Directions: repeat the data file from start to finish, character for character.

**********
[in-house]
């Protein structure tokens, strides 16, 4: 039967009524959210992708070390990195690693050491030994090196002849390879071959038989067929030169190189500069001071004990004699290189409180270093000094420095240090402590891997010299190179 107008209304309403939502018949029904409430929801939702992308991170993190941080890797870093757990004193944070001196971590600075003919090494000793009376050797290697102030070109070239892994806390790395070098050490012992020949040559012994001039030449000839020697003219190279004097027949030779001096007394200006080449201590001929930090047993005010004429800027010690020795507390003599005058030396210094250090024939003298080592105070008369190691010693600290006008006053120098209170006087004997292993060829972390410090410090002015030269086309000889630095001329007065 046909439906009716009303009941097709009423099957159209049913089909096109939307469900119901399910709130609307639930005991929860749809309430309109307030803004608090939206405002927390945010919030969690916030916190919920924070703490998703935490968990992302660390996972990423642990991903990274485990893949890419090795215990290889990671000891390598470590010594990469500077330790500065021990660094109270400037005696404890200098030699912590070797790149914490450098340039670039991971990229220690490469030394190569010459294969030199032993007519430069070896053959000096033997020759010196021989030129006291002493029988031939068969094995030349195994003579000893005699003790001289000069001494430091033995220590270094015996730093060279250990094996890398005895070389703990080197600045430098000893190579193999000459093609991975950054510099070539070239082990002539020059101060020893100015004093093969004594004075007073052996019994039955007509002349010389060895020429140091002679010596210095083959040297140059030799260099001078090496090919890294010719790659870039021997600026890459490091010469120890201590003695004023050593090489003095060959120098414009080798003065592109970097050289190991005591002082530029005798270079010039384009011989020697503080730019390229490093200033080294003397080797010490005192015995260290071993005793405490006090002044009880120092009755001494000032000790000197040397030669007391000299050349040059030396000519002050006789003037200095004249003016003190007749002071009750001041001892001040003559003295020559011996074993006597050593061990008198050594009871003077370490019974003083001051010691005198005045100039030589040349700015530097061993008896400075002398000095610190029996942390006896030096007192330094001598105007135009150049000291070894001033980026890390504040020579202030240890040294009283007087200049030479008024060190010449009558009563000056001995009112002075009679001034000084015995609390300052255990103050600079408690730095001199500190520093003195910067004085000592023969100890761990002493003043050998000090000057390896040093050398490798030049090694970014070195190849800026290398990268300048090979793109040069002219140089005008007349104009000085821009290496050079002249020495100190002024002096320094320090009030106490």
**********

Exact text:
[in-house]
């Protein structure tokens, strides 16, 4: 039967009524959210992708070390990195690693050491030994090196002849390879071959038989067929030169190189500069001071004990004699290189409180270093000094420095240090402590891997010299190179 107008209304309403939502018949029904409430929801939702992308991170993190941080890797870093757990004193944070001196971590600075003919090494000793009376050797290697102030070109070239892994806390790395070098050490012992020949040559012994001039030449000839020697003219190279004097027949030779001096007394200006080449201590001929930090047993005010004429800027010690020795507390003599005058030396210094250090024939003298080592105070008369190691010693600290006008006053120098209170006087004997292993060829972390410090410090002015030269086309000889630095001329007065 046909439906009716009303009941097709009423099957159209049913089909096109939307469900119901399910709130609307639930005991929860749809309430309109307030803004608090939206405002927390945010919030969690916030916190919920924070703490998703935490968990992302660390996972990423642990991903990274485990893949890419090795215990290889990671000891390598470590010594990469500077330790500065021990660094109270400037005696404890200098030699912590070797790149914490450098340039670039991971990229220690490469030394190569010459294969030199032993007519430069070896053959000096033997020759010196021989030129006291002493029988031939068969094995030349195994003579000893005699003790001289000069001494430091033995220590270094015996730093060279250990094996890398005895070389703990080197600045430098000893190579193999000459093609991975950054510099070539070239082990002539020059101060020893100015004093093969004594004075007073052996019994039955007509002349010389060895020429140091002679010596210095083959040297140059030799260099001078090496090919890294010719790659870039021997600026890459490091010469120890201590003695004023050593090489003095060959120098414009080798003065592109970097050289190991005591002082530029005798270079010039384009011989020697503080730019390229490093200033080294003397080797010490005192015995260290071993005793405490006090002044009880120092009755001494000032000790000197040397030669007391000299050349040059030396000519002050006789003037200095004249003016003190007749002071009750001041001892001040003559003295020559011996074993006597050593061990008198050594009871003077370490019974003083001051010691005198005045100039030589040349700015530097061993008896400075002398000095610190029996942390006896030096007192330094001598105007135009150049000291070894001033980026890390504040020579202030240890040294009283007087200049030479008024060190010449009558009563000056001995009112002075009679001034000084015995609390300052255990103050600079408690730095001199500190520093003195910067004085000592023969100890761990002493003043050998000090000057390896040093050398490798030049090694970014070195190849800026290398990268300048090979793109040069002219140089005008007349104009000085821009290496050079002249020495100190002024002096320094320090009030106490």